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Pulmonary and respiratory muscle function impairment are common in patients with Parkinson's disease (PD). Inspiratory muscle training may improve strength, dyspnea and functional capacity in healthy subjects and in those with chronic obstructive pulmonary disease. This study investigated the effect of specific inspiratory muscle training (SIMT) on pulmonary functions, inspiratory muscle performance, dyspnea and quality of life, in patients with PD.
Patients and Methods:
Twenty patients with PD (stage II and III Hoehn and Yahr scale) were recruited for the study and were divided into two groups: a) ten patients who received SIMT and b) ten patients who received sham training, for three months. Pulmonary functions, the respiratory muscle strength and endurance, the perception of dyspnea (POD) and the quality of life were studied before and within one week after the training period. All subjects trained daily, six times a week, each session consisting of 1/2 hour, for 12 weeks.
Following the training period, there was a significant improvement, in the training group but not in the control group, in the following parameters: inspiratory muscle strength, (PImax, increased from 62.0±8.2 to 78.0±7.5 cm of H2O (p<0.05), inspiratory muscle endurance (increased from 20.0±2.8 to 29.0±3.0 cm of H2O (p<0.05), and the POD (decreased from 17.9±3.2 to 14.0±2.4 units (p<0.05). There was a close correlation between the increase in the inspiratory muscle performance and the decrease in the POD.
The inspiratory muscle performance may be improved by SIMT in patients with PD. This improvement is associated with a significant decrease in their POD.
Pulmonary and respiratory muscle function impairment are common in patients with Parkinson's disease (PD). However, dyspnea is not a frequent complaint among these patients, although it is well documented that the intensity of dyspnea is related to the activity and the strength of the respiratory muscles.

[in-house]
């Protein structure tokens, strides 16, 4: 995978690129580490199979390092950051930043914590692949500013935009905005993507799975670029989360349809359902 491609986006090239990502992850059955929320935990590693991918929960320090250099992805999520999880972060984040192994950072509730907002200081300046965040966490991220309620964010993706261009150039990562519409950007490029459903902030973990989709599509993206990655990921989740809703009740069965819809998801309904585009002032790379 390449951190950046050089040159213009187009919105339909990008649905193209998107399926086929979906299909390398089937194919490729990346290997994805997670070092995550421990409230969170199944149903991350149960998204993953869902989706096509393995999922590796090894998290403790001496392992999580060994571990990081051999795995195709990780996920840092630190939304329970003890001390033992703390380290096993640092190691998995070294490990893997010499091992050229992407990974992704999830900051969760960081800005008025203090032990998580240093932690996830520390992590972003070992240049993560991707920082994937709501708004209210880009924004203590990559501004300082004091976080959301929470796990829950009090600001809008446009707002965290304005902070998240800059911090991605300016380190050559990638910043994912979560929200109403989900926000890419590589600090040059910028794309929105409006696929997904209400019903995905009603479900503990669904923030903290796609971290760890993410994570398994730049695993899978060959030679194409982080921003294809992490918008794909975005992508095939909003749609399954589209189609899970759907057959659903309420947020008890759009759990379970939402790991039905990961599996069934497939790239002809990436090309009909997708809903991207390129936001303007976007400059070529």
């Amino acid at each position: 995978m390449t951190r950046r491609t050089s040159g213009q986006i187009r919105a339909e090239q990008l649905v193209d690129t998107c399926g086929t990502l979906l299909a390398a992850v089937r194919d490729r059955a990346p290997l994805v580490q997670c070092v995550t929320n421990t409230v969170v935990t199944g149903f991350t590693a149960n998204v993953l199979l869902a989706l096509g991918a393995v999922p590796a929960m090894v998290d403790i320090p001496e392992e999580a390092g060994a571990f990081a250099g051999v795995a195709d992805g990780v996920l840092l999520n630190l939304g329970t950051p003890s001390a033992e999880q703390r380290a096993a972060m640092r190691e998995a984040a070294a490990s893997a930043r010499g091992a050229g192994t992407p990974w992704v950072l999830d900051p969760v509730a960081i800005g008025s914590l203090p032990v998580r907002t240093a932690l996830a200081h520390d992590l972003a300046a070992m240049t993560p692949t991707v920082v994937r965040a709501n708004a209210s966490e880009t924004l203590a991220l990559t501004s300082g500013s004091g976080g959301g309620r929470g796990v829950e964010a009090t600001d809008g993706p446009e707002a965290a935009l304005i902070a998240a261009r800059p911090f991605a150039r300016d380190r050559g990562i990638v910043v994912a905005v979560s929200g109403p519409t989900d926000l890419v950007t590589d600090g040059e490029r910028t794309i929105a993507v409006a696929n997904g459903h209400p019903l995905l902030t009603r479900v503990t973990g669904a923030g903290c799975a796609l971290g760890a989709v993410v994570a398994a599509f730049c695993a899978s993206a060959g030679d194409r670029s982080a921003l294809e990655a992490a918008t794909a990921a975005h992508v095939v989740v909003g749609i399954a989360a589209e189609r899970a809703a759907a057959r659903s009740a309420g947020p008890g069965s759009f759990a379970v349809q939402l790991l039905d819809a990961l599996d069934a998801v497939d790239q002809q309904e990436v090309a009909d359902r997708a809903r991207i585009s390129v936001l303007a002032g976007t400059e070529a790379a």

Patients and Methods:
We studied pulmonary function, respiratory muscle strength and endurance and the perception of dyspnea (POD) in 20 patients with PD (stage II and III Hoehn and Yahr scale) before and after their first daily L-dopa dose. Respiratory muscle strength was assessed by measuring the maximal inspiratory and expiratory mouth pressures (PImax and PEmax), at residual volume (RV) and total lung capacity (TLC) respectively. The POD was measured while the subject breathed against progressive load and dyspnea was rated using a visual analog scale.
Respiratory muscle strength and endurance were decreased and the POD was increased during the off medication period compared to normal subjects. There was a nonsignificant trend to an increase in PImax, PEmax and endurance after L-dopa intake. The POD of PD patients decreased (p<0.05) following medication, although, it remained increased (p<0.01) as compared to the normal subjects. Even if patients had spirometry data showing a mild restrictive pattern, before medication, both forced vital capacity (FVC) and forced expiratory volume (FEV)1 remained almost identical after L-dopa intake.
Patients with PD have higher POD, compared to normal subjects and this increased perception is attenuated when the patients are on dopaminergic medication. The change in the POD is not related to changes in respiratory muscle performance or pulmonary functions. A central effect or a correction of uncoordinated respiratory movements by L-dopa may contribute to the decrease in POD following L-dopa treatment.
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